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The Use of Cranberries in Women With Preterm Premature Rupture of Membranes

The safety and scientific validity of this study is the responsibility of the study sponsor and investigators. Listing a study does not mean it has been evaluated by the U.S. Federal Government. Read our disclaimer for details. Identifier: NCT00247104
Recruitment Status : Unknown
Verified March 2006 by Hadassah Medical Organization.
Recruitment status was:  Not yet recruiting
First Posted : November 1, 2005
Last Update Posted : April 11, 2007
Information provided by:
Hadassah Medical Organization

Brief Summary:
Cranberries have been proved to reduce the rate of urinary tract infections in a population of women with recurrent urinary tract infections in previous studies. The purpose of the study is to examine the efficacy of cranberries in pregnant women with preterm premature rupture of membranes in a)prolonging the latent period (=the time period between the time the water broke and delivery of the fetus) and b)reduction of infectious morbidity of both the mother and infant.

Condition or disease Intervention/treatment Phase
Fetal Membranes, Premature Rupture Premature Birth Drug: Cranberries - Vaccinium macrocarpon Not Applicable

Detailed Description:

Preterm premature rupture of membranes (PPROM) complicates 2-3.5% of pregnancies and precipitates labor in 30-40% of preterm deliveries. The common practice in early PPROM with no evidence of chorioamnionitis is admission for close surveillance, antibiotic treatment and steroids for fetal lung maturation (until 32 weeks gestation. Intraamniotic infection is evident in up to 75% of women who develop labor during admission. The infection is for the most an ascending infection.

Cranberries have been recognized by the American Indians as a natural means for preventing urinary tract infection. The mechanism of action includes acidification of urine and inhibition of adhesion of pili-harboring bacteria to the transitional epithelium of the urinary tract.

We assume that cranberries will lower the rate of maternal urinary tract infection. Moreover, the active ingredients will pass transplacentally to the fetus, will be secreted in its urine hence, in the amniotic fluid. The active substances would coat the vagina and bring about their effect also in that environment. Having in mind that most if not all chorioamnionitis infections are caused by ascending infection, the cranberries might lengthen the latent period and reduce infectious maternal and neonatal morbidity.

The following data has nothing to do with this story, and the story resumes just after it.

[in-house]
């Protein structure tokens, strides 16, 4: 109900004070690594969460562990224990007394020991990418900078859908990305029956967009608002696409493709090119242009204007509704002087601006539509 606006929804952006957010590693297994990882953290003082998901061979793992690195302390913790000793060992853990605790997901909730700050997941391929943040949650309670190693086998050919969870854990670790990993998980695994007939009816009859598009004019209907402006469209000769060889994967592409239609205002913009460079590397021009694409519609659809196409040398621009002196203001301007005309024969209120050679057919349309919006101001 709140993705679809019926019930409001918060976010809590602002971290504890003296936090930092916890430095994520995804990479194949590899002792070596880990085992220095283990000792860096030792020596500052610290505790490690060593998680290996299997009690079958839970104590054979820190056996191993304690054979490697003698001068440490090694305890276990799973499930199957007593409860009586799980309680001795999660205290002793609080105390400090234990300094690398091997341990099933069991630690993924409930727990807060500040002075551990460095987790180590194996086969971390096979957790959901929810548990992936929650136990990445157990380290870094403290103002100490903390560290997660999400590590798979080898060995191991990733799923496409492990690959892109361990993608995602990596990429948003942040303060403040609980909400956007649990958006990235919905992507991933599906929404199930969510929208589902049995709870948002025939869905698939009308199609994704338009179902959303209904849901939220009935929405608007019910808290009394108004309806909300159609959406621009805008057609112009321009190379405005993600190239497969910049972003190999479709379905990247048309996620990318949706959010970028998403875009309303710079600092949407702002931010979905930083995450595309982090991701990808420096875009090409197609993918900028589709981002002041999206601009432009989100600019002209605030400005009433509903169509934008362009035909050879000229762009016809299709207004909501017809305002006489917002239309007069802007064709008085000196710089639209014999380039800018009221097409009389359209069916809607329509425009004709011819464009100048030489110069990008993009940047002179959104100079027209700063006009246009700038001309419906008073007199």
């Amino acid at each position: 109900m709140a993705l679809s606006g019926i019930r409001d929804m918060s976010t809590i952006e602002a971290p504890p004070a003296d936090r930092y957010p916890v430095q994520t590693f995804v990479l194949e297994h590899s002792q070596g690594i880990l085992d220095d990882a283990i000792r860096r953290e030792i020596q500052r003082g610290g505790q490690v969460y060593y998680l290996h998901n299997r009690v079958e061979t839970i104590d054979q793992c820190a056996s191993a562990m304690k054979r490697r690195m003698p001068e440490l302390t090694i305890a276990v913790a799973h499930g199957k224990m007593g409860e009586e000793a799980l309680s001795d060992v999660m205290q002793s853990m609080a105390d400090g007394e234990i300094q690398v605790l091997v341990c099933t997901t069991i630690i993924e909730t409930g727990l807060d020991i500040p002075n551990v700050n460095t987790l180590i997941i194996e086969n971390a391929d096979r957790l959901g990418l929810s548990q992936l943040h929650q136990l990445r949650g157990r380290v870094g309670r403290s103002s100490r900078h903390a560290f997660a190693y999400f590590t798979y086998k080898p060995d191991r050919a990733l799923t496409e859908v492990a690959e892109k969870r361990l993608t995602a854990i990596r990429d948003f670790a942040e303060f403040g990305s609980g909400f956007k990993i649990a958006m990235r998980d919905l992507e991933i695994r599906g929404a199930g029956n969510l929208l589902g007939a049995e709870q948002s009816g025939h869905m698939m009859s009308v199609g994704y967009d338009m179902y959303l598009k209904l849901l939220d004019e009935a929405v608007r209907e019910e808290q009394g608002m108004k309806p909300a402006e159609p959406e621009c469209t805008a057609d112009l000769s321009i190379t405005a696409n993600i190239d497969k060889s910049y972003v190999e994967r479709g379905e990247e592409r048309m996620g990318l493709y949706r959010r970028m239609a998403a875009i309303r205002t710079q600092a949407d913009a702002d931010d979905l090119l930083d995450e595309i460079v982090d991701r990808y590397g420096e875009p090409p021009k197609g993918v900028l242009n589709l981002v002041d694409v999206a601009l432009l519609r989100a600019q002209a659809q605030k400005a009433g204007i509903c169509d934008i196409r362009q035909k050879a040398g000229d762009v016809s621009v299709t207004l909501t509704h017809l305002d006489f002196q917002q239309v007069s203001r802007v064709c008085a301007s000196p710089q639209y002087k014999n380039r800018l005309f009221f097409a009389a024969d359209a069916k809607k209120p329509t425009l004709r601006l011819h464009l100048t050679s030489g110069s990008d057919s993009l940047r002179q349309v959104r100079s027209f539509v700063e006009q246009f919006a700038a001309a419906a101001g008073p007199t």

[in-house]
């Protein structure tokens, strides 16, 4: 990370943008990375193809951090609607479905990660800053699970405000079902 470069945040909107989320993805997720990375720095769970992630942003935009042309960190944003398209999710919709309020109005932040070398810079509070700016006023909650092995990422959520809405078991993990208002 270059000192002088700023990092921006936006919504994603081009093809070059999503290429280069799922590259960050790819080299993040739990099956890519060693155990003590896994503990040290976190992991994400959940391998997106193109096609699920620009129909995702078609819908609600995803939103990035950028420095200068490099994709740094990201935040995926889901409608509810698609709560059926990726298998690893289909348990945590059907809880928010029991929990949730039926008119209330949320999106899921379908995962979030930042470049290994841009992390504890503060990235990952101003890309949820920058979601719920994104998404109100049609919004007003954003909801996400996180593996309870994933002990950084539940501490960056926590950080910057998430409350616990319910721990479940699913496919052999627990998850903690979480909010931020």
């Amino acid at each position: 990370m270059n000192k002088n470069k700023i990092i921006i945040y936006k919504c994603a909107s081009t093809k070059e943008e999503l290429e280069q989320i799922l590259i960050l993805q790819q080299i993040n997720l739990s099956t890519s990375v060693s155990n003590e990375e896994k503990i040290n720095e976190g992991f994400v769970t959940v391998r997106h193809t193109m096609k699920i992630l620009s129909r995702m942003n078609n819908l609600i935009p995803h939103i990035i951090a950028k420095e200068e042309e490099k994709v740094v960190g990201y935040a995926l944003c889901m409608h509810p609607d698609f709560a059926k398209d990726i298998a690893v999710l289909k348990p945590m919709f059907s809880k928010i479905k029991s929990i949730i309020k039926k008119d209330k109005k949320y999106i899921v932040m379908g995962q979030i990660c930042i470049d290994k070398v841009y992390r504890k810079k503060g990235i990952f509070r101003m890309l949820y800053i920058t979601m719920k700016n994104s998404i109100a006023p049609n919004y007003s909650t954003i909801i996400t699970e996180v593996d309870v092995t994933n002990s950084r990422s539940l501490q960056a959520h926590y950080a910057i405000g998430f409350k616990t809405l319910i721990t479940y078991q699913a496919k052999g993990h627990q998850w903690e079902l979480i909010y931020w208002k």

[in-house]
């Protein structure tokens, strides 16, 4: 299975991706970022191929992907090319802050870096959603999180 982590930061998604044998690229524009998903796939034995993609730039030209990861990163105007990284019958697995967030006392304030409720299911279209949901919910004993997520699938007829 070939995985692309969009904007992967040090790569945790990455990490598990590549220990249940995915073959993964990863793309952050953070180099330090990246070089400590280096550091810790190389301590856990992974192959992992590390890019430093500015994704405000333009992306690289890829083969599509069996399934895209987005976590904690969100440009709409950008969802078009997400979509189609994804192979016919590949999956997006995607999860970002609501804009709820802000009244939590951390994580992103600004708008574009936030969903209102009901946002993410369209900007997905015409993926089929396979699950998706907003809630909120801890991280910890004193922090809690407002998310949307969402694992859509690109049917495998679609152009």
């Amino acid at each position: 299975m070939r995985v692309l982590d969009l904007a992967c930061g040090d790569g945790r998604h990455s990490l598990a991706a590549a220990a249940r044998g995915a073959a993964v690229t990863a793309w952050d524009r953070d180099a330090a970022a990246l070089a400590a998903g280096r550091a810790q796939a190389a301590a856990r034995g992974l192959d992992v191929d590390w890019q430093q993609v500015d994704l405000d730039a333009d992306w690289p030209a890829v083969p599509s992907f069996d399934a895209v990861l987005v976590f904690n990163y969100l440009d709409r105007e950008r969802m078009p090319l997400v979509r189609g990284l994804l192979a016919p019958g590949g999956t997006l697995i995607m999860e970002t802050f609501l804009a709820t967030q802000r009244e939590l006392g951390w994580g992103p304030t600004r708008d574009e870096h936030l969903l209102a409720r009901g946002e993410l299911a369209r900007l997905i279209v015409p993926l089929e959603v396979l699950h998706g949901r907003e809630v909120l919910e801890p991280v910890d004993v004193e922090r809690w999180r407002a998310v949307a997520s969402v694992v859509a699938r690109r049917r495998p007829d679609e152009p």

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Study Type : Interventional  (Clinical Trial)
Estimated Enrollment : 200 participants
Allocation: Randomized
Intervention Model: Parallel Assignment
Masking: Double
Primary Purpose: Prevention
Official Title: The Use of Cranberries in Women With Preterm Premature Rupture of Membranes
Study Start Date : May 2007
Estimated Study Completion Date : February 2008

Primary Outcome Measures :
  1. Length (in days) of the latent period
  2. Neonatal infection
  3. Respiratory distress
  4. Admission to NICU (in days)
  5. Neonatal complications rate (NEC, IVH etc)
  6. Maternal infections (uterus, UTI)

Secondary Outcome Measures :
  1. Urinary and vaginal flora before and after treatment
  2. Vaginal pH before and after treatment
  3. Amniotic fluid pH before and after treatment

Information from the National Library of Medicine

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Ages Eligible for Study:   18 Years and older   (Adult, Older Adult)
Sexes Eligible for Study:   Female
Accepts Healthy Volunteers:   Yes

Inclusion Criteria:

  • Proven premature rupture of membranes
  • less than 35 weeks of gestation with good obstetrical dating
  • no suspicion of amnionitis
  • signed informed consent

Exclusion Criteria:

  • Known sensitivity / allergy to cranberries
  • Women treated with warfarin
  • Drug intolerance

Information from the National Library of Medicine

To learn more about this study, you or your doctor may contact the study research staff using the contact information provided by the sponsor.

Please refer to this study by its identifier (NCT number): NCT00247104

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Contact: Shay Porat, MD 00 972 2 5844222

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Hadassah Medical Organization
Jerusalem, Israel
Contact: Arik Tzukert, DMD    00 972 2 6776095   
Contact: Hadas Lemberg, PhD    00 972 2 6777572   
Sponsors and Collaborators
Hadassah Medical Organization
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Study Director: Drorit Hochner-Celnikier, MD Hadassah Medical Organization
Study Director: Uriel Elchalal, MD Hadassah Medical Organization
Principal Investigator: Hagit Daum, MD Hadassah Medical Organization
Principal Investigator: Shay Porat, MD Hadassah Medical Organization
Layout table for additonal information Identifier: NCT00247104    
First Posted: November 1, 2005    Key Record Dates
Last Update Posted: April 11, 2007
Last Verified: March 2006
Keywords provided by Hadassah Medical Organization:
Urinary tract infection
Respiratory Distress Syndrome
Necrotizing enterocolitis
Intraventricular hemorrhage
Latent period
Neonatal infection
Additional relevant MeSH terms:
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Premature Birth
Fetal Membranes, Premature Rupture
Obstetric Labor, Premature
Obstetric Labor Complications
Pregnancy Complications
Wounds and Injuries